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Seductive Smoke

Kathleen Currie artfully blends essential oils in her new perfume line.

Marianna Massey photographs

Fragrances serve many purposes, whether it’s the more superficial purpose of making something smell nice, or the powerful function of evoking memories in vivid detail. For Kathleen Currie, the blend of nine essential oils that would become the fragrance called Smoke functioned as a comforting companion.

“I had just discovered vetiver, which I really love. It’s got this grassy, earthy scent to it. All of the oils have a different quality that they bring. Vetiver’s very grounding, jasmine’s very sensual, and citrus is very uplifting. So I think I actually created [Smoke] seeking the benefits of the oil,” Currie, a massage and aroma therapist, says. “When I was wearing the blend at the time I did really feel that. It felt almost like this invisible cloak. I was going through a lot of change in my life. I just moved here, just moved to the French Quarter – it was just kind of a wild ride. So it felt really good to have those qualities.”

Currie would later turn this personal blend into a full-fledged fragrance line sold in New Orleans stores and online. Currie created the blend after moving back to New Orleans after time spent in Arizona training to become a massage therapist. Her mother is from Belize, and that’s where she was born and grew up, but her father is from New Orleans. Taking advantage of a direct flight from Belize to New Orleans that existed at the time, the family would take frequent trips to the city. When she was a teen, the family moved to Mississippi, and as soon as Currie was old enough to drive, she would drive to New Orleans and “park in the French Quarter and get into trouble.”

Currie moved out West, but after Hurricane Katrina, she felt a pull back home, which brought her to New Orleans and an apartment in the French Quarter.



“We lost the family home in Mississippi and … I think if it hadn’t been for Katrina I would have kept moving further and further away,” she says. “Losing that made me realize how important home and family are and how much this was my home.”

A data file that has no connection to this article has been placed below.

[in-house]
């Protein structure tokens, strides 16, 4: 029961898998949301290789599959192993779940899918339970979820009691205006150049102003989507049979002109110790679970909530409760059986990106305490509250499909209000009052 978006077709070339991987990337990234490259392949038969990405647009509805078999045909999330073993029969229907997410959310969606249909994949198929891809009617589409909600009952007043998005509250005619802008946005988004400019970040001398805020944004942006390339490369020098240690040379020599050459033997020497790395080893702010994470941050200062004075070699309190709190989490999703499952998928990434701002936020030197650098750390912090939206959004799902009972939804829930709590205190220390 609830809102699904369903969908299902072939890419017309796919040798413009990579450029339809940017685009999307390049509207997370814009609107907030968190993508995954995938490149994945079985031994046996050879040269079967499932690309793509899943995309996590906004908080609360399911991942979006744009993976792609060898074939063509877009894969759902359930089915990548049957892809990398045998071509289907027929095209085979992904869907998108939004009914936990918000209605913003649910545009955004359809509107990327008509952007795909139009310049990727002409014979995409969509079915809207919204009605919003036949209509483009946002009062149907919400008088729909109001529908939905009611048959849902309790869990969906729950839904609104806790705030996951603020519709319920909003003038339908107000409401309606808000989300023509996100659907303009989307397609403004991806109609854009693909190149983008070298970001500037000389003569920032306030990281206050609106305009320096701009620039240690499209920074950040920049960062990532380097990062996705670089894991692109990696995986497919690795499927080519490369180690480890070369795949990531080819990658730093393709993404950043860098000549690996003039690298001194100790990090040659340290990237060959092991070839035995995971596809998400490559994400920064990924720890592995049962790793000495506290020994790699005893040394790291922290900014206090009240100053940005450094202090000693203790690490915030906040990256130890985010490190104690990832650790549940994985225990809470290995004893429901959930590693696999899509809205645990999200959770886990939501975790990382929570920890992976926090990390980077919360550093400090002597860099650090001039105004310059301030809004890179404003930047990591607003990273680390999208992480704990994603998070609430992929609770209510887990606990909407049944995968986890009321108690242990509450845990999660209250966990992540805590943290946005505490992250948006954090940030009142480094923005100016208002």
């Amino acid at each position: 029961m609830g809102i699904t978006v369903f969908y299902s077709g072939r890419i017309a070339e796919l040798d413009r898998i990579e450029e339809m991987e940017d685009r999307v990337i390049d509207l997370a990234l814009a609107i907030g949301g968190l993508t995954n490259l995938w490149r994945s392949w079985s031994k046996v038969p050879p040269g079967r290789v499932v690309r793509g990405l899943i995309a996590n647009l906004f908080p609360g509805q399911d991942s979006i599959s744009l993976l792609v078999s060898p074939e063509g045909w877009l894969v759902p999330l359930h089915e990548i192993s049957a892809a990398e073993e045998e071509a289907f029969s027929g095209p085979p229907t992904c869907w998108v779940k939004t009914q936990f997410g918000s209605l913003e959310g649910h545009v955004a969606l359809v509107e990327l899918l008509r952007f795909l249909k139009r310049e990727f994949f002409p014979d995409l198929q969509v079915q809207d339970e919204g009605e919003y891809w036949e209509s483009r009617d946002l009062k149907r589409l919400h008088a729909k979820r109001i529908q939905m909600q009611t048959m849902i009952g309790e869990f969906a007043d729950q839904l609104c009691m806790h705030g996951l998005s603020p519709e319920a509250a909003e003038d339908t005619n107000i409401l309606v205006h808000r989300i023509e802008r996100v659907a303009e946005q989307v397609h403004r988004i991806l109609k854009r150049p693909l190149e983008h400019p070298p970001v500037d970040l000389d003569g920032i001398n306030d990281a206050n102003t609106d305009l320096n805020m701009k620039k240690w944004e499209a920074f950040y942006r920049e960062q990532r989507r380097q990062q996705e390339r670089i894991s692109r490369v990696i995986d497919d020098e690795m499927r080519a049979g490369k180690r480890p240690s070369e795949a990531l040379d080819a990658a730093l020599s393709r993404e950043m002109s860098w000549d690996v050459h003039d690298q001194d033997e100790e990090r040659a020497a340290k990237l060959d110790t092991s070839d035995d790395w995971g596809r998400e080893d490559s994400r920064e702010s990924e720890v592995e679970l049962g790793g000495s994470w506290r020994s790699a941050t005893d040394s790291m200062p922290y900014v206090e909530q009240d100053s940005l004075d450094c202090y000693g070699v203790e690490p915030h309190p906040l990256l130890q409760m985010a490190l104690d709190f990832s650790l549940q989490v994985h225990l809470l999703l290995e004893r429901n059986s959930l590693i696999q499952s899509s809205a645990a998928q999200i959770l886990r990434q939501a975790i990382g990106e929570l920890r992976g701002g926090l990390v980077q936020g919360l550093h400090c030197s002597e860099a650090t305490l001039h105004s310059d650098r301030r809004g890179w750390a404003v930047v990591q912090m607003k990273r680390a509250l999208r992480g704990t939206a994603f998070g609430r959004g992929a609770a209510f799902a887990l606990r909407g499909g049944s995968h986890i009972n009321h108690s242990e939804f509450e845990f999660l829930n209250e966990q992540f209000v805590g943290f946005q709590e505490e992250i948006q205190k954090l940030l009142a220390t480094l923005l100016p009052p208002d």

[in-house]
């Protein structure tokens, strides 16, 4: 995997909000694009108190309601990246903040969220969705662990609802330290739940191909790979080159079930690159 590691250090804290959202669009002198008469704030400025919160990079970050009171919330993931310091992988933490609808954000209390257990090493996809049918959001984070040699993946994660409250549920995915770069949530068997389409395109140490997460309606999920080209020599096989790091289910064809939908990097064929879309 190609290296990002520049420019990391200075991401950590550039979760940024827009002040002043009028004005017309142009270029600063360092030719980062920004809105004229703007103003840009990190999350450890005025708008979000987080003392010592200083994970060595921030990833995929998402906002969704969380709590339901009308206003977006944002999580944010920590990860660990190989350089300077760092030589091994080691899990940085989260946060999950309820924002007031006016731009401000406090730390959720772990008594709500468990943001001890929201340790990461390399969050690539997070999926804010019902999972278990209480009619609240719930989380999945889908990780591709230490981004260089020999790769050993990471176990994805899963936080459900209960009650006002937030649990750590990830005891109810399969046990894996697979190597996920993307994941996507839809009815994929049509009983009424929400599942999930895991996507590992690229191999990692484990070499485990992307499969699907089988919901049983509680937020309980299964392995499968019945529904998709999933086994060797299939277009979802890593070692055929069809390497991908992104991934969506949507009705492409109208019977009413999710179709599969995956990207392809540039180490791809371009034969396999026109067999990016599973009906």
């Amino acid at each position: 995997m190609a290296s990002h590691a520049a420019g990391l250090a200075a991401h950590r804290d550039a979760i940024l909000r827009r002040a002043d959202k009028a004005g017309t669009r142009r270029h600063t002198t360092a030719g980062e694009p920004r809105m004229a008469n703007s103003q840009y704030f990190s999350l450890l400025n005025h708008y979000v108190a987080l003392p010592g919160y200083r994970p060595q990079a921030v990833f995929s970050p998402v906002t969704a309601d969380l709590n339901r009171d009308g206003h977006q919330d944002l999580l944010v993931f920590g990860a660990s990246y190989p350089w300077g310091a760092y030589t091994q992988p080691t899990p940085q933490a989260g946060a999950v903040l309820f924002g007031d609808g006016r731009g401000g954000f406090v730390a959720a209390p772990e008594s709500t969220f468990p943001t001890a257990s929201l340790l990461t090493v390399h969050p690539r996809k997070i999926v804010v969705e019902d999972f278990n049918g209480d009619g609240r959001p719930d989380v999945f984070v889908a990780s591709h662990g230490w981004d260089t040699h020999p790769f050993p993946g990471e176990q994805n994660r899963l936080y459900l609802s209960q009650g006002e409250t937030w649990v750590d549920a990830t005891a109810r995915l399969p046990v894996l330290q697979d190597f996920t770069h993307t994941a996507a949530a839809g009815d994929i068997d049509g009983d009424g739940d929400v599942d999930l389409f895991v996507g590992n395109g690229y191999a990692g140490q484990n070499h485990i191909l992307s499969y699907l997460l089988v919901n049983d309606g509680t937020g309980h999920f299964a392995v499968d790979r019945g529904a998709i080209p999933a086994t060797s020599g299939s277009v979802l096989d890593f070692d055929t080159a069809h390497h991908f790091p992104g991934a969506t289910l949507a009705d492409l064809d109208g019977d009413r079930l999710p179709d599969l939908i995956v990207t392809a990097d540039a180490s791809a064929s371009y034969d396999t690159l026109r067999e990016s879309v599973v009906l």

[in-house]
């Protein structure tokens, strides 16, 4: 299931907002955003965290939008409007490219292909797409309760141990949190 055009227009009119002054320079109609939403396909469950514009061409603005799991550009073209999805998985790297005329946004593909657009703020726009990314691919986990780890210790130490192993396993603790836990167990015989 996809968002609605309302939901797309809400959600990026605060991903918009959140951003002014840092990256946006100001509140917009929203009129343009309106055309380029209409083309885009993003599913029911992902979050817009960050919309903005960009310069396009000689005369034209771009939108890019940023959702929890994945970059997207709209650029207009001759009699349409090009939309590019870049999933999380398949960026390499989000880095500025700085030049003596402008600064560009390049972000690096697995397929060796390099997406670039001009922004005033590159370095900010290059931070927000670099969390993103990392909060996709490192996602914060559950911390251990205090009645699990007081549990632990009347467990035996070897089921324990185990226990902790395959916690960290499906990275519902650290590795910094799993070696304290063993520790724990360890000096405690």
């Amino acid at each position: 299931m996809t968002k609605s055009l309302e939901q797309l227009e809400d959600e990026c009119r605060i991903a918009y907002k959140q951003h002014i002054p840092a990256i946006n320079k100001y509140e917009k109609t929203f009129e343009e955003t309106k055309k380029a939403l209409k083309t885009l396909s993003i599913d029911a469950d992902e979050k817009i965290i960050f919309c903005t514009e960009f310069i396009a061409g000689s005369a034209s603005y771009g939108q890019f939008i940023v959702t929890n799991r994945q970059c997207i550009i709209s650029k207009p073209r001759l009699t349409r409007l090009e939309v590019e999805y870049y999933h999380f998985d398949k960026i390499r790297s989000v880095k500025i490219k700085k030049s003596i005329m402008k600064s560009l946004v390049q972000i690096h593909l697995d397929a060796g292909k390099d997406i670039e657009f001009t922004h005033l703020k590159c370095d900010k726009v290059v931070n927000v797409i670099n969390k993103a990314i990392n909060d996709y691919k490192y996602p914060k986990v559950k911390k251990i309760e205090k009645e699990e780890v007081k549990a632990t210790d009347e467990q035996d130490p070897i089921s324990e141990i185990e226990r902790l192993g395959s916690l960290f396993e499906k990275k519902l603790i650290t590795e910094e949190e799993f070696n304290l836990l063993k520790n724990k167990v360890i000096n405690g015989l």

It was in that period that the idea for Smoke began to take shape, and today the line includes a roll-on fragrance oil and, on a more limited basis, a candle, scrub and even wearable fragrance diffusers made of porous terra cotta (“It’s a more subtle way to wear perfume. If you’re someone is easily overwhelmed by perfume, this would be a good option,” she says).

The fragrance and the packaging of the roll-on oil, provide a full-sensory experience. The woodsy-but-bright scented oil is encased in a triangular vessel made of reclaimed cypress and pine, and it’s emblazoned with a logo that looks like mysterious, witchy carvings on a tree. Presentation is very important to Currie; even her business cards are little pieces of wood carved with her information.

Currie is planning to launch a new fragrance, Ritual, around Oct. 1. Like Smoke, it is also unisex, something very important to Currie. It’s a blend of about eight oils, the main ones are cinnamon and neroli. “It’s really warm but kind of floral as well,” she says.

Although she calls herself a “one-woman band,” she does have the help of a designer and woodworker to execute Smoke’s branding – but it wasn’t always that way.

“I’ve always been very visual. I’ve always been very creative. This was a kind of perfect melding of all my worlds. The packaging is so important … at certain points along the way, I did a very DIY version where I had a little glass vial, and I drilled a hole in a cork and put a porcupine quill dauber in and I branded the cork. It was beautiful, it was super DIY, but it’s hard to mass-produce that,” she says. She debuted the fragrance and the DIY vessels at Avant Garden, a local art event. “That was just great to see the response. People were so excited about it. It was validating. It helped me realize, ‘I’m onto something, and I’m going to keep moving forward.’ But not in this packaging. The porcupine quills would break. It was bad. But it was endearing.”
 

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